Commentary

Ignoring Denver’s dismal NAEP results won’t make them vanish

DPS must tell parents and community what is happening. They deserve the truth. And if the district can’t come up with a plan for how to better meet the needs of 58,000 Denver students, others in Denver need to step up. 

The banning of Brandon Pryor

Free speech can be hard to hear at times, particularly when blistering language is aimed at you. But if you’re in a public-facing position, sometimes you just have to take it.

Three Adams 14 mothers express their frustration over University Prep denial

This is exactly the kind of school Adams 14 needs. How is it possible the school board and the staff don’t understand this? Again, it raises the question in our minds: Are you wanting what is best for students? Or are you more interested in maintaining control?

Non-evaluation of Denver superintendent raises questions

The school board has sought no community input on Superintendent Alex Marrero's performance, and it will be another year before the board is supposed to take a serious, data-driven look at his performance. That is just weeks before the next school board election.

Board colleagues: We must order an end to the Know Justice Know Peace trademark fight

I have not had a single parent, student, or taxpayer tell me that trademarking this name and stealing it from these young ladies is the right decision.

Legal bullying of exemplary students exposes Denver Public Schools’ hypocrisy

In threatening to sue four of its former students and an ex-principal over an alleged trademark violation for a racial justice-themed podcast the students created, DPS is violating its own professed principles and making itself look like a big, bad bully. 

Denver Public Schools’ dangerous, data-less spin

Last Friday’s letter to the community from Denver Public Schools Superintendent Marrero was a remarkable exemplar of what has become the norm these days for politicians of all stripes. Undermine data, ignore reality, and create a new narrative.

Denver Public Schools and its District Accountability Committee: Another view

Alan Gottlieb’s recent commentary in Boardhawk criticizes Denver for asking the DAC to stop summarizing reviews with a decision to accept or deny charter school applications. Denver’s action is reasonable, is part of a larger effort by the district to solicit community input regarding chartering decisions, and aligns with many strong authorizers in the state.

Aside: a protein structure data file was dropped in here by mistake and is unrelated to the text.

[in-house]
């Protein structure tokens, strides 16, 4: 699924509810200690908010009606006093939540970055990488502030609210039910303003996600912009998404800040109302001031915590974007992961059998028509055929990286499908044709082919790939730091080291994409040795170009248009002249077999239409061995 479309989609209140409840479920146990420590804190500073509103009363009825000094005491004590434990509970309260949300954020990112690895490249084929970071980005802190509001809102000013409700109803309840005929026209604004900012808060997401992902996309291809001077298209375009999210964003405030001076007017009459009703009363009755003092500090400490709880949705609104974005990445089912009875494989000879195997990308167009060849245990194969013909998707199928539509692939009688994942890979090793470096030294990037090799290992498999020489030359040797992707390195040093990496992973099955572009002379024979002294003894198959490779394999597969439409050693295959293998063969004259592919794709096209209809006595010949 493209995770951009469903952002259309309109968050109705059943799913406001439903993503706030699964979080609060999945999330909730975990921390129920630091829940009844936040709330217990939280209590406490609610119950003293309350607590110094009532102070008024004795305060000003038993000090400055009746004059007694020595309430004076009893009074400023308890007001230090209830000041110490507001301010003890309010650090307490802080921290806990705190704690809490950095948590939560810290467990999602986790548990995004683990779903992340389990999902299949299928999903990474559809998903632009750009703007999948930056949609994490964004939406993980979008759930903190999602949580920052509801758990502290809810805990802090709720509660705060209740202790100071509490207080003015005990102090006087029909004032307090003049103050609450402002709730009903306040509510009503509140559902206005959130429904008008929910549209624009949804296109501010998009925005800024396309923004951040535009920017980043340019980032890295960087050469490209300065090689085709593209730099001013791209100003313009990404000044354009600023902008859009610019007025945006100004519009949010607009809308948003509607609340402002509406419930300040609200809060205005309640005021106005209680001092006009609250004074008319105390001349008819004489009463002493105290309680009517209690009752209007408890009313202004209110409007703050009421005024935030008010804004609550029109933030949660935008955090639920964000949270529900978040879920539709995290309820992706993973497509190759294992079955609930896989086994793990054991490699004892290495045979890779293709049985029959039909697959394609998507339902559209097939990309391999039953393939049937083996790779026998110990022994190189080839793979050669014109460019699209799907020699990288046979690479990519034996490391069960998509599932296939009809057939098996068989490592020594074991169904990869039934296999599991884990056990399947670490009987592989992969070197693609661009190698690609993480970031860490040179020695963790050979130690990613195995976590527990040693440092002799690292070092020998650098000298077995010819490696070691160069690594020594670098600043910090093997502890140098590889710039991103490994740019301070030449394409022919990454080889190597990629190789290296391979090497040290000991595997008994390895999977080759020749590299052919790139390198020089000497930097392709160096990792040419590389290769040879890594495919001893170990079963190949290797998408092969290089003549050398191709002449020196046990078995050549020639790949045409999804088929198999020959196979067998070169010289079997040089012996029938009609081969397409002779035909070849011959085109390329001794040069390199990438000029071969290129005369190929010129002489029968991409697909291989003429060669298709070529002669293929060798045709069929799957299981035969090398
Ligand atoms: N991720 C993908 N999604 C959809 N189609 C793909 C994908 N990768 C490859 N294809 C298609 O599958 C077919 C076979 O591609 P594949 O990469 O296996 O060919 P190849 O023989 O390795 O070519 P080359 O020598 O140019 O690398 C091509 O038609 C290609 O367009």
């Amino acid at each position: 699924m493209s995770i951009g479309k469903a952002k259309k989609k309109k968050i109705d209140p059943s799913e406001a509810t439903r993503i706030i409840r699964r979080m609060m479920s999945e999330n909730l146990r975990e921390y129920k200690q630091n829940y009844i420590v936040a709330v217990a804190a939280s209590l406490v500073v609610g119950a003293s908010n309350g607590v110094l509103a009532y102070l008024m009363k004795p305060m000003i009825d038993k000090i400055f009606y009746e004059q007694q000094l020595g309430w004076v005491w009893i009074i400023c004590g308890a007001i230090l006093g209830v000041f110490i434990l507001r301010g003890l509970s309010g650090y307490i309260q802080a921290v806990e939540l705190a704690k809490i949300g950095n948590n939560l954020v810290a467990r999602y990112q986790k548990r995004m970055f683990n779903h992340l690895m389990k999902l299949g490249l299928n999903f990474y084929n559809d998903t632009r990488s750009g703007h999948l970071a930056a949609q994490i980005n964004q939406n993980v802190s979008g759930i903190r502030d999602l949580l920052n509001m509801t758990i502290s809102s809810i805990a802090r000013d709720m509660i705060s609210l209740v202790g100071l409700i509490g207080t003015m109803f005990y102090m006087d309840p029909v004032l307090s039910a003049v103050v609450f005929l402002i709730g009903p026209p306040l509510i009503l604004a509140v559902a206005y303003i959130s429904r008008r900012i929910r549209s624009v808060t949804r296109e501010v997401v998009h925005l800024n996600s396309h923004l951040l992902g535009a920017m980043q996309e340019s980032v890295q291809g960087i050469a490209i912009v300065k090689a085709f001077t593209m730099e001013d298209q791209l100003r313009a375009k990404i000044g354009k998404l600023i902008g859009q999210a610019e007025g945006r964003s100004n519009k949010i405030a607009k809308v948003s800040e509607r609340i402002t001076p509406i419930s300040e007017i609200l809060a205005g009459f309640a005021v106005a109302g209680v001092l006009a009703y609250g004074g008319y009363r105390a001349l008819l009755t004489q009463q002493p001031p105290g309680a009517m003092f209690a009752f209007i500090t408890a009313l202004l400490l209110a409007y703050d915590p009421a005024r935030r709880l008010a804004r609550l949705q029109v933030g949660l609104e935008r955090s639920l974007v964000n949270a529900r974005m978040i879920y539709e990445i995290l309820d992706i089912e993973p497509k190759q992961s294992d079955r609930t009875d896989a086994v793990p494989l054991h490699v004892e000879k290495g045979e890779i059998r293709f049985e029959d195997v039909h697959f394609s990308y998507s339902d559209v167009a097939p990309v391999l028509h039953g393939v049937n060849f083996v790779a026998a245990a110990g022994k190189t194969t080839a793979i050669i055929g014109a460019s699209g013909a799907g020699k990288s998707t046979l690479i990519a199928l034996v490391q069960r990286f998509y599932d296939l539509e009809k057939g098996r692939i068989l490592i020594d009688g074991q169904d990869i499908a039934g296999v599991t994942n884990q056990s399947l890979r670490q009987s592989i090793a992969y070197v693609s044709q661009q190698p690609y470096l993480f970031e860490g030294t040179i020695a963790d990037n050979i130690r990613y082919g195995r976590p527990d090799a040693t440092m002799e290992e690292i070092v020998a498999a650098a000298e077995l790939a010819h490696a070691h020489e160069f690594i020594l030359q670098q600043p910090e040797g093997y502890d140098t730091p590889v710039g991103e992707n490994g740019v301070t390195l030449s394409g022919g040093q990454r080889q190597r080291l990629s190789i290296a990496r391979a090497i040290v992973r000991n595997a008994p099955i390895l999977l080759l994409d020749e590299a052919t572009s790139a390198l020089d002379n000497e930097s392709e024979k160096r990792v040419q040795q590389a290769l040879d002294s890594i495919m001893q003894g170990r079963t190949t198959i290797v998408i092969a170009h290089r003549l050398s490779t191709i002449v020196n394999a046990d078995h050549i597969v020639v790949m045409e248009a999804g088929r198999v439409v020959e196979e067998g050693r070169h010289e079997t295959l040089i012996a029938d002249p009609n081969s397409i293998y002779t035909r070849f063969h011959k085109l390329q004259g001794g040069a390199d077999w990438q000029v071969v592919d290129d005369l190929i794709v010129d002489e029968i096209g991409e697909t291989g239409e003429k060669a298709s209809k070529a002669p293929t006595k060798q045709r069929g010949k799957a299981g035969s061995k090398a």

Is DPS trying to sideline state-mandated community accountability panel?

Denver Public Schools appears poised to marginalize the state-mandated District Accountability Committee. It is the latest example of using Policy Governance to drive agendas and limit public scrutiny and accountability. It’s just the latest example of the district and board’s move away from transparency and public accountability.

For some students, DPS’ strategic roadmap leads to a dead end

Denver Public Schools' new strategic roadmap seems content with improving student progress and addressing student needs at a leisurely pace.    

Urban superintendents: Abandon all technology, now!

Simply put: adolescents are experiencing an internal war perpetuated by technology.

DPS board members indulge in Trump-like grievance while students suffer

Based on state test scores released last week, many DPS students are in academic crisis, and some board members are ignoring that and opting to indulge in Trumpian grievance-fests instead of doing their duty.

Superintendents: Do not sugar-coat test score results

Offer no excuses, because this is not about blame.

Denver school board members must move forward or move out of the way

Frankly, we don’t have time for the continuing adult drama and the “as the school board turns” reality show. If individuals can’t get it together, individuals don’t need to be on our school board, impacting the current and future realities for children, families and staff.

Will the new year be better for DPS, board? Here’s what to watch

The DPS board got back to work with a retreat Monday, and quickly got up to its old, bad tricks as well, violating the spirit if not the letter of Colorado’s open meeting law. 

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